Underground ‘Electrosteen:’ merges ‘Palestinian folk music with a modern electronic sound’

Work on “Electrosteen” began in 2017 with a two-week residency in Ramallah, Palestine. (Supplied)
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Updated 27 January 2020

Underground ‘Electrosteen:’ merges ‘Palestinian folk music with a modern electronic sound’

  • New album blends traditional Palestinian music with electro sounds

CAIRO: New release “Electrosteen,” merges “Palestinian folk music with a modern electronic sound,” according to the press release from Mostakell Records, the Cairo-based independent label distributing the album.  

A play-on the words ‘Electronic’ and ‘Falasteen’ (Palestine), the record brings together some of the country’s finest underground electronic music producers and DJs in “a cooperative take on Palestinian folk, roots and traditional song, mined from the archives of the Popular Art Center of Ramallah to give birth to an urban contemporary celebration of Palestinian heritage.”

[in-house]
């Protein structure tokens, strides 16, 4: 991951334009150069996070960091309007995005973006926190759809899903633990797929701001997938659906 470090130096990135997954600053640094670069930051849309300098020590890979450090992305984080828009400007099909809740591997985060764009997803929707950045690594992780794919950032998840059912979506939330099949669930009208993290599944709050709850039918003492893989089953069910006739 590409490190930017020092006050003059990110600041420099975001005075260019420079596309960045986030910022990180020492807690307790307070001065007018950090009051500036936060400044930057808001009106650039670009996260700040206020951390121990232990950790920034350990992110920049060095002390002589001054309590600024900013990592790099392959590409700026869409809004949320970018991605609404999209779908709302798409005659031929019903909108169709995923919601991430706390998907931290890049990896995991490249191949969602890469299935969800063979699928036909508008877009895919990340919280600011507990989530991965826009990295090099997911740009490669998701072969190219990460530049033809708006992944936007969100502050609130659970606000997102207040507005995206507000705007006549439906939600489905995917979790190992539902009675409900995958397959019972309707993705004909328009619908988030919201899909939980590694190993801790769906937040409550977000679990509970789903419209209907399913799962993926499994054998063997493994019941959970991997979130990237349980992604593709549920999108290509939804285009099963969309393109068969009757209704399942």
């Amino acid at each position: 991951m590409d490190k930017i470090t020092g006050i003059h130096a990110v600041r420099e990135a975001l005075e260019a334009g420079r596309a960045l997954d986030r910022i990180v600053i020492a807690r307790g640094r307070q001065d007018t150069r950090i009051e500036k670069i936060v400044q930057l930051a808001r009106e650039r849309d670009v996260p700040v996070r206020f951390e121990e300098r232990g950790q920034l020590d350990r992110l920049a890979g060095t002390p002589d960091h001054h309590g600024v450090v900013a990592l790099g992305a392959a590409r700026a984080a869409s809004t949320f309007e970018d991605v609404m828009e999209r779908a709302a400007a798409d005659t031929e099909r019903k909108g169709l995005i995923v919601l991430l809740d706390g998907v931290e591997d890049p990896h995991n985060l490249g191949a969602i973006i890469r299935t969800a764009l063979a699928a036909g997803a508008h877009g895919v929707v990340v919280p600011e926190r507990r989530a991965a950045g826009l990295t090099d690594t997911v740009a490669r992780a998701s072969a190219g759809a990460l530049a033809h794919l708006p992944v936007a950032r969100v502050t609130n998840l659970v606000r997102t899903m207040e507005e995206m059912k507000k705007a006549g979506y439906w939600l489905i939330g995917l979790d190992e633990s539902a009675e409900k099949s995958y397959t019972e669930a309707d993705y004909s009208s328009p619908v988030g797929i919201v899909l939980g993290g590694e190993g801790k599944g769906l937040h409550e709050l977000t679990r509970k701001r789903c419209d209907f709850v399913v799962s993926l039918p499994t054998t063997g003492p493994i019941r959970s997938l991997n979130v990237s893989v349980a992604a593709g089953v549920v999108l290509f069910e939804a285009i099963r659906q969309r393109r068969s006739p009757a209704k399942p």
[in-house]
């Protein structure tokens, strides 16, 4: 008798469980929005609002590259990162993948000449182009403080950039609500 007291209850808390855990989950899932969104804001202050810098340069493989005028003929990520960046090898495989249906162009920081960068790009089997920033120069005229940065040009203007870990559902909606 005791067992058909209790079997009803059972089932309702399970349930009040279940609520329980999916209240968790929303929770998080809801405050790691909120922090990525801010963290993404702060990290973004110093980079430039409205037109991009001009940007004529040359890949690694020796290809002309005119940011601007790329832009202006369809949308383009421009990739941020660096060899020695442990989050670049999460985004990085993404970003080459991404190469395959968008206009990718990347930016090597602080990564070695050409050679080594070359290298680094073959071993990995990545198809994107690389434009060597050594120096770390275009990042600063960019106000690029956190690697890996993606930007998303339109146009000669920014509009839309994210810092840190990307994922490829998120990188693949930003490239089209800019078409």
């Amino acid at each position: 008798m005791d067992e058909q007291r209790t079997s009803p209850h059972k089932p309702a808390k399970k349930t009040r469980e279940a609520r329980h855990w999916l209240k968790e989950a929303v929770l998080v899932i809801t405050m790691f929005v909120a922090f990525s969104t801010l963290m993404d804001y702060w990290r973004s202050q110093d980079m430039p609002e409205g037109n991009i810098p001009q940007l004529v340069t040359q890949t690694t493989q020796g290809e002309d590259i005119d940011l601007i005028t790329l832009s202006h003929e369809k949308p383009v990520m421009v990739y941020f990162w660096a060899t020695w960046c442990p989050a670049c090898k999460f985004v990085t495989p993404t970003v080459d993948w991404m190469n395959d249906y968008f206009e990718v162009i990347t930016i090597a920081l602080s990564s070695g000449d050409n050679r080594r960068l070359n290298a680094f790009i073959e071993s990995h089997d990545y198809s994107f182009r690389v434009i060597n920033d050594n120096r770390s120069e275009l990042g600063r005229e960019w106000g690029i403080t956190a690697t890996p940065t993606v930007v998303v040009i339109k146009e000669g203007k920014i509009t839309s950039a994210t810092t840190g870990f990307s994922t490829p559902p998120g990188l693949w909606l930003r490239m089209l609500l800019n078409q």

A pre-launch concert for the album was held at the Institut du Monde Arabe in Paris last year. (AFP)

The album’s stellar line-up comprises ​SAMA’,​ J​ulmud​, A​l Nather,​ M​uqata’a​, S​arouna M.,​ Nasser Halahlih​, B​runo Cruz​, and Walaa Sbait​ (of 47 Soul), in addition to guest appearances by Basel Naouri​, M​ehdi Haddab​ (Speed Caravan), and S​habjdeed​. A pre-launch concert for the album was held at the Institut du Monde Arabe in Paris last year.

“The objective behind the album was to take our Palestinian turath (heritage) to electronic music festivals,” said album producer Rashid Abdelhamid, founder of Made in Palestine Project, an arts initiative “developing the appreciation of contemporary visual art and culture with a particular focus on Palestine,” according to its Facebook page.